The Incredible Winston Browne by Sean Dietrich

“The Incredible Winston Browne”
By Sean Dietrich
Thomas Nelson (March 2021)
Hardback; 352 pages

Sean of the South evokes small, sleepy Florida town facing storm clouds

By Susan O’Bryan
Special to The Mississippi Clarion Ledger

Storytelling is an art. It’s the skill takes brings forth mental images, memorable characters and an emotion that lingers long after the last words. 

Sean Dietrich, red-headed with a full beard, is an artist. The Alabama native, also known as Sean of the South, takes a simple story, a thread of a plot, and spins it into gold. He’s done it with his previous books, but his latest, “The Incredible Winston Browne,” is the most precious gem of all.

Winston Browne is the sheriff in Moab, a small, sleepy Florida town. It’s a gentle time (the mid-1950s), for the most part, when baseball and helping your neighbor can bring the whole town together. Think Andy Griffith and Mayberry with a darkening cloud rolling in.

We meet Winston as he and some old cronies are helping build a baseball field for Moab. They want to do something nice for town kids, and grown-ups, who are playing in the streets and fields long after the porch lights come on.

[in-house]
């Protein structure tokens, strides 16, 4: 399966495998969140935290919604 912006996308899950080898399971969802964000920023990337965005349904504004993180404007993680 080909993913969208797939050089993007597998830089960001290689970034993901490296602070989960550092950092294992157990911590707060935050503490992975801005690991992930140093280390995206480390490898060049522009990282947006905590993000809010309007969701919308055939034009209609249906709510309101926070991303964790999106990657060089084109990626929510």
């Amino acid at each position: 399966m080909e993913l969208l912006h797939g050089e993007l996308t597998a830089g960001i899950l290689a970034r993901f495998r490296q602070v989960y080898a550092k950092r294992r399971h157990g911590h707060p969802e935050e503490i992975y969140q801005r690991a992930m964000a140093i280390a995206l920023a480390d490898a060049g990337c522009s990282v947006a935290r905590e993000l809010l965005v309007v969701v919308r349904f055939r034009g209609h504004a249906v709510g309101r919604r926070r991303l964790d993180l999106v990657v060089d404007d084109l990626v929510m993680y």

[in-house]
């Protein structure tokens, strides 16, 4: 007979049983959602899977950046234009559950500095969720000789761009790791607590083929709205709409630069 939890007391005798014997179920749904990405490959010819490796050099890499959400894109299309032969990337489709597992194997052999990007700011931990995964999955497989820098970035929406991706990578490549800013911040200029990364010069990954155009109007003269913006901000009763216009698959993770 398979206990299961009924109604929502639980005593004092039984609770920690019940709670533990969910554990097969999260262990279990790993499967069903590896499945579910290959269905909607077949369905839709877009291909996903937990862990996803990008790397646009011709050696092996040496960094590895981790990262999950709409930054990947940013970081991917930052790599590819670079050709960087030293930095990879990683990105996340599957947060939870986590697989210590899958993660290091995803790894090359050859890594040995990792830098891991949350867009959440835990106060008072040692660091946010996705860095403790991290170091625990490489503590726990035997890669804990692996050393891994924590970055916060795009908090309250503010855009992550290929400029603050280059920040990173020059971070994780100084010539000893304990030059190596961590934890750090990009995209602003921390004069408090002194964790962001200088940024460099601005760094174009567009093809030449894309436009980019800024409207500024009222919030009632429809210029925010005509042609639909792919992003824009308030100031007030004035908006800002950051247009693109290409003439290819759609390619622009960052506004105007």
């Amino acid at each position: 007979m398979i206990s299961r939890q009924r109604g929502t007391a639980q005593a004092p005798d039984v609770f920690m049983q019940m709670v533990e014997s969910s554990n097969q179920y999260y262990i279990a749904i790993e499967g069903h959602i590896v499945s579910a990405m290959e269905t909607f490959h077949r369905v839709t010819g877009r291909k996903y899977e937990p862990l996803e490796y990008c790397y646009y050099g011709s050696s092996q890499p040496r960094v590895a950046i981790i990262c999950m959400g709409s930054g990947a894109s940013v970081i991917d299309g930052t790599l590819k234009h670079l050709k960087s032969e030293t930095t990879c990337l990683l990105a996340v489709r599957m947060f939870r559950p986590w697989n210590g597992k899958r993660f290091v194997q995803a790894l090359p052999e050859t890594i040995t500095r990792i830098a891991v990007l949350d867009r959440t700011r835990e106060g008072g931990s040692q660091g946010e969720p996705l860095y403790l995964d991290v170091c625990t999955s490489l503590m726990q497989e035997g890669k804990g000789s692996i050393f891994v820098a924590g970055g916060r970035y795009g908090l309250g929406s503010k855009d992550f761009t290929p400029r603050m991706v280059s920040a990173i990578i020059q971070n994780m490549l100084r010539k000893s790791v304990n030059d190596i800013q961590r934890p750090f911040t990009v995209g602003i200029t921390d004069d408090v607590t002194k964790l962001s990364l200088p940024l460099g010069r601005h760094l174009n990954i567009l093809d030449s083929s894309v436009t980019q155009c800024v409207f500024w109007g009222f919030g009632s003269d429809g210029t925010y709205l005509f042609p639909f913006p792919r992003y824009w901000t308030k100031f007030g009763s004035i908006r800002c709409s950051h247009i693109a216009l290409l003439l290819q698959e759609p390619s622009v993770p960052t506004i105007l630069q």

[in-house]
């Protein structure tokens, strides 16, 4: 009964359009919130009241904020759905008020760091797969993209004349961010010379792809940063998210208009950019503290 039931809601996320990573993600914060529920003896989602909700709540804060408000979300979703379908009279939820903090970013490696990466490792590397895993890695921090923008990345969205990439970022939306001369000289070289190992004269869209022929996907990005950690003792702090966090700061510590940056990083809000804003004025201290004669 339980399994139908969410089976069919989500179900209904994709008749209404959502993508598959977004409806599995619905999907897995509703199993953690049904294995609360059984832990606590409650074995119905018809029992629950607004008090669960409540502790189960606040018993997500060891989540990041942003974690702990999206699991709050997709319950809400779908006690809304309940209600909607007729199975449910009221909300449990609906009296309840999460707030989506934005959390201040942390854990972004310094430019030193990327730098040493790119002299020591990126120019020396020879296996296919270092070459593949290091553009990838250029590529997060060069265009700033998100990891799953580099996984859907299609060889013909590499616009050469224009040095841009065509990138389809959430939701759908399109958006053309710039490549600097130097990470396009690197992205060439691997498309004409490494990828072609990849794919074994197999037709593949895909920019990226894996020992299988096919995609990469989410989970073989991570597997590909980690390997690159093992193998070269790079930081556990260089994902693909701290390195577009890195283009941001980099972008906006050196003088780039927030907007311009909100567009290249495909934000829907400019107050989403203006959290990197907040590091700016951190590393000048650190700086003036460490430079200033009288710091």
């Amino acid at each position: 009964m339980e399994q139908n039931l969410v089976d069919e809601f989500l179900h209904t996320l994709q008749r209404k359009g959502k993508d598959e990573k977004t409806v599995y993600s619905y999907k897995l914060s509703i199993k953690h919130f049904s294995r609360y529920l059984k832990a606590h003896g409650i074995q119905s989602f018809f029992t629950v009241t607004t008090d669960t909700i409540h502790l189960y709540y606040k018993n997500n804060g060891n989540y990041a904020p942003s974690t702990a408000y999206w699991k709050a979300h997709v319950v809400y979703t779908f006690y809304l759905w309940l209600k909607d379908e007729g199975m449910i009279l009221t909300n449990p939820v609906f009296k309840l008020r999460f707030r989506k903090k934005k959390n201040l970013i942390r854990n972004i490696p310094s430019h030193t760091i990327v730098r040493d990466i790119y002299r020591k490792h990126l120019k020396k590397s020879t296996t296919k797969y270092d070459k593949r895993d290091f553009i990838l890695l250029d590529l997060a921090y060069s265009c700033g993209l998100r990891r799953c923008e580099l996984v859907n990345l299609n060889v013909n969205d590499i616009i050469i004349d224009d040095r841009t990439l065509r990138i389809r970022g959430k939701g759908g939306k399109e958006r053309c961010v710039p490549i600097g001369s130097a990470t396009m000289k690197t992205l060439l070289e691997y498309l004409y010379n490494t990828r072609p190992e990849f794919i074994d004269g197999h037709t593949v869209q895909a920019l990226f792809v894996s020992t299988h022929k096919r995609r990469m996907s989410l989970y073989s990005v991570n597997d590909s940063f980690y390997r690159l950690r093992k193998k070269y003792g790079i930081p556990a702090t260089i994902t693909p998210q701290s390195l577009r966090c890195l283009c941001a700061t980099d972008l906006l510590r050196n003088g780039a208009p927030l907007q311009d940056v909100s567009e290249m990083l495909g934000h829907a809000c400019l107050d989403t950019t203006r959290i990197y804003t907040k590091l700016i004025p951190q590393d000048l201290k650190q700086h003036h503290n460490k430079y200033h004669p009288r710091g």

Living there is easy. The most excitement comes thanks to ice cream socials, the newspaper’s weekly gossip column and radio broadcasts when Jackie Robinson takes the bat for the Brooklyn Dodgers.

No one but Winston and his doctor know that he‘s dying of lung cancer. Life is moving along at a slow pace for everyone in Moab except for Winston. He knows his days are limited, so he’s in a hurry to accomplish something, even if he doesn’t know exactly what it is.

Winston grows impatient with friends who won’t commit to each other, a boy who’s missing out on being a kid, and a deputy who moves at the speed of mud.

When a strange little girl turns up their town, hiding in a hen coop, Winston swears he will protect Jesse from those coming after her. Her arrival marks a change in the town, reinvigorating the townfolks’ spirit. They rally around the baseball-loving, rough-playing child who escaped from a religious cult, and in the process, several grown-ups discover feelings they thought died long ago.

Winston and longtime friend Eleanor take in Jesse, forming an untraditional “family” and finding what they didn’t know was missing in their lives. To say more would give away the story, and it’s one you should read for yourself.

And as sad it is to know that Winston Browne couldn’t defeat cancer, he did, indeed, live an incredible life, thanks to Dietrich’s rich descriptions and narratives.

It’s a simple story with subtle undertones. “The Incredible Winston Browne” is pure Sean Dietrich, an author who writes in simple words and sentences, but who tells seemingly innocent stories that always carry a message. He loves the South and the people in its communities. Whether he’s writing his 10 novels, his podcast, newspaper columns, emails or even in recent commercials, Dietrich is pure “home-grown” who easily relates to readers as if they are his neighbors, distant cousins or strangers in the grocery store.

Susan O’Bryan is a retired Clarion-Ledger newspaper editor and web content coordinator. She is an avid reader who enjoys discovering new writers, plots, and angles for fiction and non-fiction publications.


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